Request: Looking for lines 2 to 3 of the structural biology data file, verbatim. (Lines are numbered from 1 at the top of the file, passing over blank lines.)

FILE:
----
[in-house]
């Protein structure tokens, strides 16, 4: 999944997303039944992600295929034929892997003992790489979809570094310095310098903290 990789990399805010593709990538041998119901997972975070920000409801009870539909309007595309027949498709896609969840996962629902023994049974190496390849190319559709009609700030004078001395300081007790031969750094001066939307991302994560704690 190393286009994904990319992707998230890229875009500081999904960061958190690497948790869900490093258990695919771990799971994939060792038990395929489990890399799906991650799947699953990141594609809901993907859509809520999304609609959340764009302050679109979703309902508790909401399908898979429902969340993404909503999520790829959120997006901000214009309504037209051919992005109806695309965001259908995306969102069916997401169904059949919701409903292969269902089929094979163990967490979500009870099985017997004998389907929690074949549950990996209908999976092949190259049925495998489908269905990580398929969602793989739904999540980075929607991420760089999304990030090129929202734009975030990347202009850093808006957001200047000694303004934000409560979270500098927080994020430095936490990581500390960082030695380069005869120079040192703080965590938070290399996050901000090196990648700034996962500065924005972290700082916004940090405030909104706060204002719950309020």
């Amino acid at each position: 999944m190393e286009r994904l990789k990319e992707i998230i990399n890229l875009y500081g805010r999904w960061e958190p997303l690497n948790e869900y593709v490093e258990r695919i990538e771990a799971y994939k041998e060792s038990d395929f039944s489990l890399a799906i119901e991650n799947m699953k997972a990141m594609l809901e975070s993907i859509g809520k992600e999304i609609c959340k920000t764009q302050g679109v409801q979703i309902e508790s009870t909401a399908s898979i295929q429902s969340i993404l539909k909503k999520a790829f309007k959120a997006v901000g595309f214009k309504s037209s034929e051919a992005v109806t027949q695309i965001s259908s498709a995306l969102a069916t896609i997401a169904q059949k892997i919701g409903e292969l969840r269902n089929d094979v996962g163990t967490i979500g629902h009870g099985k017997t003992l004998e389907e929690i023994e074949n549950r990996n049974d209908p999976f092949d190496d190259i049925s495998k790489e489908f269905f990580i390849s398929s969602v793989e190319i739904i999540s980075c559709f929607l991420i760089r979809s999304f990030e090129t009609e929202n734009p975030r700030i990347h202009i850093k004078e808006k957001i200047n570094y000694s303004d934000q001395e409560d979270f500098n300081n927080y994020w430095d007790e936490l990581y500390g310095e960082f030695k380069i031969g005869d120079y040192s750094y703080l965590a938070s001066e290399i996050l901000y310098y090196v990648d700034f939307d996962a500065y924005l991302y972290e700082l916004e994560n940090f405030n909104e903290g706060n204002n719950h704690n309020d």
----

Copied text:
């Protein structure tokens, strides 16, 4: 999944997303039944992600295929034929892997003992790489979809570094310095310098903290 990789990399805010593709990538041998119901997972975070920000409801009870539909309007595309027949498709896609969840996962629902023994049974190496390849190319559709009609700030004078001395300081007790031969750094001066939307991302994560704690 190393286009994904990319992707998230890229875009500081999904960061958190690497948790869900490093258990695919771990799971994939060792038990395929489990890399799906991650799947699953990141594609809901993907859509809520999304609609959340764009302050679109979703309902508790909401399908898979429902969340993404909503999520790829959120997006901000214009309504037209051919992005109806695309965001259908995306969102069916997401169904059949919701409903292969269902089929094979163990967490979500009870099985017997004998389907929690074949549950990996209908999976092949190259049925495998489908269905990580398929969602793989739904999540980075929607991420760089999304990030090129929202734009975030990347202009850093808006957001200047000694303004934000409560979270500098927080994020430095936490990581500390960082030695380069005869120079040192703080965590938070290399996050901000090196990648700034996962500065924005972290700082916004940090405030909104706060204002719950309020």
């Amino acid at each position: 999944m190393e286009r994904l990789k990319e992707i998230i990399n890229l875009y500081g805010r999904w960061e958190p997303l690497n948790e869900y593709v490093e258990r695919i990538e771990a799971y994939k041998e060792s038990d395929f039944s489990l890399a799906i119901e991650n799947m699953k997972a990141m594609l809901e975070s993907i859509g809520k992600e999304i609609c959340k920000t764009q302050g679109v409801q979703i309902e508790s009870t909401a399908s898979i295929q429902s969340i993404l539909k909503k999520a790829f309007k959120a997006v901000g595309f214009k309504s037209s034929e051919a992005v109806t027949q695309i965001s259908s498709a995306l969102a069916t896609i997401a169904q059949k892997i919701g409903e292969l969840r269902n089929d094979v996962g163990t967490i979500g629902h009870g099985k017997t003992l004998e389907e929690i023994e074949n549950r990996n049974d209908p999976f092949d190496d190259i049925s495998k790489e489908f269905f990580i390849s398929s969602v793989e190319i739904i999540s980075c559709f929607l991420i760089r979809s999304f990030e090129t009609e929202n734009p975030r700030i990347h202009i850093k004078e808006k957001i200047n570094y000694s303004d934000q001395e409560d979270f500098n300081n927080y994020w430095d007790e936490l990581y500390g310095e960082f030695k380069i031969g005869d120079y040192s750094y703080l965590a938070s001066e290399i996050l901000y310098y090196v990648d700034f939307d996962a500065y924005l991302y972290e700082l916004e994560n940090f405030n909104e903290g706060n204002n719950h704690n309020d």